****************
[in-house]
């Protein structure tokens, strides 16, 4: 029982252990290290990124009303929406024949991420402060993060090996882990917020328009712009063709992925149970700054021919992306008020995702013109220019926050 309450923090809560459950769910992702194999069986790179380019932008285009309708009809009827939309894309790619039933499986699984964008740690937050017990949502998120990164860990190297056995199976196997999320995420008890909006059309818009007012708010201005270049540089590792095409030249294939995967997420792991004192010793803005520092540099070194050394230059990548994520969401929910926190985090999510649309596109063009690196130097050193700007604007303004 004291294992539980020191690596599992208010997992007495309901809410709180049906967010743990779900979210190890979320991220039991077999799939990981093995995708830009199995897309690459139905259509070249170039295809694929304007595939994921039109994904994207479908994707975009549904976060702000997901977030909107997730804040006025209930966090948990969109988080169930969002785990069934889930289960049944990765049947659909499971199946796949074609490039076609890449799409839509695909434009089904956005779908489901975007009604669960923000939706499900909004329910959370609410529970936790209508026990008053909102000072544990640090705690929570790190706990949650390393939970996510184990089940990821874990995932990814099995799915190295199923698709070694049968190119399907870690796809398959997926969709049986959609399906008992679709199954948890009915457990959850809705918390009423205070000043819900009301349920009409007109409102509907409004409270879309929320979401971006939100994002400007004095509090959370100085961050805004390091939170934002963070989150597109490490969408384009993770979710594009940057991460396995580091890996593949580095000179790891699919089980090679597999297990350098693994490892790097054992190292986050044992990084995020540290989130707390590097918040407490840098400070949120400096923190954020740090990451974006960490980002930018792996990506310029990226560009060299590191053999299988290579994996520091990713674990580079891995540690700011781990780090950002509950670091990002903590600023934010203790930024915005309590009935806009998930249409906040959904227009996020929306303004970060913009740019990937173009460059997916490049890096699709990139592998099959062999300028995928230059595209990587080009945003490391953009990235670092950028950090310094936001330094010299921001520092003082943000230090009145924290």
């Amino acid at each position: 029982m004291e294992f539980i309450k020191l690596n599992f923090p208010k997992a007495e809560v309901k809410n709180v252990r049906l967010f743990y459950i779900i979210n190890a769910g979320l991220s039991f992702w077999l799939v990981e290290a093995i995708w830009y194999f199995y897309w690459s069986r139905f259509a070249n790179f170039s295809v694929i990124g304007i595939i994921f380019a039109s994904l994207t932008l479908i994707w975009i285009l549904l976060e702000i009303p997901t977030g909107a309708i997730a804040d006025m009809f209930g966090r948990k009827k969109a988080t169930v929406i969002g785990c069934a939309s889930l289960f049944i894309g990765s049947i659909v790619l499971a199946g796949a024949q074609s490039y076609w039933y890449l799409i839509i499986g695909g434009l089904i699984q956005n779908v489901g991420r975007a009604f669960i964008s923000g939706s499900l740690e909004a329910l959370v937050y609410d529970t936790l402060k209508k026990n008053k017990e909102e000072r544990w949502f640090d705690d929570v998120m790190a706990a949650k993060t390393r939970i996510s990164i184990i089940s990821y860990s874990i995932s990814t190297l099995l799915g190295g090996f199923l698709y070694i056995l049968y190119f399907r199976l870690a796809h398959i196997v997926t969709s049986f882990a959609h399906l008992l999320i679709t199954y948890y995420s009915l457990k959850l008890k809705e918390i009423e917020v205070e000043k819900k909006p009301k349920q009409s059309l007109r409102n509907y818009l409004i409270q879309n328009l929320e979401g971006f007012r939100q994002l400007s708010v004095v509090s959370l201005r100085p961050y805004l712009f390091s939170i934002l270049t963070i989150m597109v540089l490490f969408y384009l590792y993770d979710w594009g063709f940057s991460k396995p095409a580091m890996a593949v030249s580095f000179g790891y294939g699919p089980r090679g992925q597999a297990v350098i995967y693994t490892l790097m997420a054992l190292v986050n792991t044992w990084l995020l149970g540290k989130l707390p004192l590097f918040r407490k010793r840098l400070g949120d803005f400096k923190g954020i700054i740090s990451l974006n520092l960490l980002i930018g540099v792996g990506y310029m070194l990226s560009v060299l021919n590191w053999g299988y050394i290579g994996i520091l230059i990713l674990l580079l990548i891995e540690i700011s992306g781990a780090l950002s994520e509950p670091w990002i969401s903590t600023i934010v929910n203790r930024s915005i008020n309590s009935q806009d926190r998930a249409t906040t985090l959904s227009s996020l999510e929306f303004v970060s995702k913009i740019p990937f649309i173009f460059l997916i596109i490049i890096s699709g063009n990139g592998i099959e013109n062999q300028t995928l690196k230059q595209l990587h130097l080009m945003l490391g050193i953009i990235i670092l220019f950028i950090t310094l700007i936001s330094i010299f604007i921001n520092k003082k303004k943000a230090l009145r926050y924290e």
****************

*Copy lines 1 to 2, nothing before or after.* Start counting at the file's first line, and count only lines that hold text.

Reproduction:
[in-house]
């Protein structure tokens, strides 16, 4: 029982252990290290990124009303929406024949991420402060993060090996882990917020328009712009063709992925149970700054021919992306008020995702013109220019926050 309450923090809560459950769910992702194999069986790179380019932008285009309708009809009827939309894309790619039933499986699984964008740690937050017990949502998120990164860990190297056995199976196997999320995420008890909006059309818009007012708010201005270049540089590792095409030249294939995967997420792991004192010793803005520092540099070194050394230059990548994520969401929910926190985090999510649309596109063009690196130097050193700007604007303004 004291294992539980020191690596599992208010997992007495309901809410709180049906967010743990779900979210190890979320991220039991077999799939990981093995995708830009199995897309690459139905259509070249170039295809694929304007595939994921039109994904994207479908994707975009549904976060702000997901977030909107997730804040006025209930966090948990969109988080169930969002785990069934889930289960049944990765049947659909499971199946796949074609490039076609890449799409839509695909434009089904956005779908489901975007009604669960923000939706499900909004329910959370609410529970936790209508026990008053909102000072544990640090705690929570790190706990949650390393939970996510184990089940990821874990995932990814099995799915190295199923698709070694049968190119399907870690796809398959997926969709049986959609399906008992679709199954948890009915457990959850809705918390009423205070000043819900009301349920009409007109409102509907409004409270879309929320979401971006939100994002400007004095509090959370100085961050805004390091939170934002963070989150597109490490969408384009993770979710594009940057991460396995580091890996593949580095000179790891699919089980090679597999297990350098693994490892790097054992190292986050044992990084995020540290989130707390590097918040407490840098400070949120400096923190954020740090990451974006960490980002930018792996990506310029990226560009060299590191053999299988290579994996520091990713674990580079891995540690700011781990780090950002509950670091990002903590600023934010203790930024915005309590009935806009998930249409906040959904227009996020929306303004970060913009740019990937173009460059997916490049890096699709990139592998099959062999300028995928230059595209990587080009945003490391953009990235670092950028950090310094936001330094010299921001520092003082943000230090009145924290």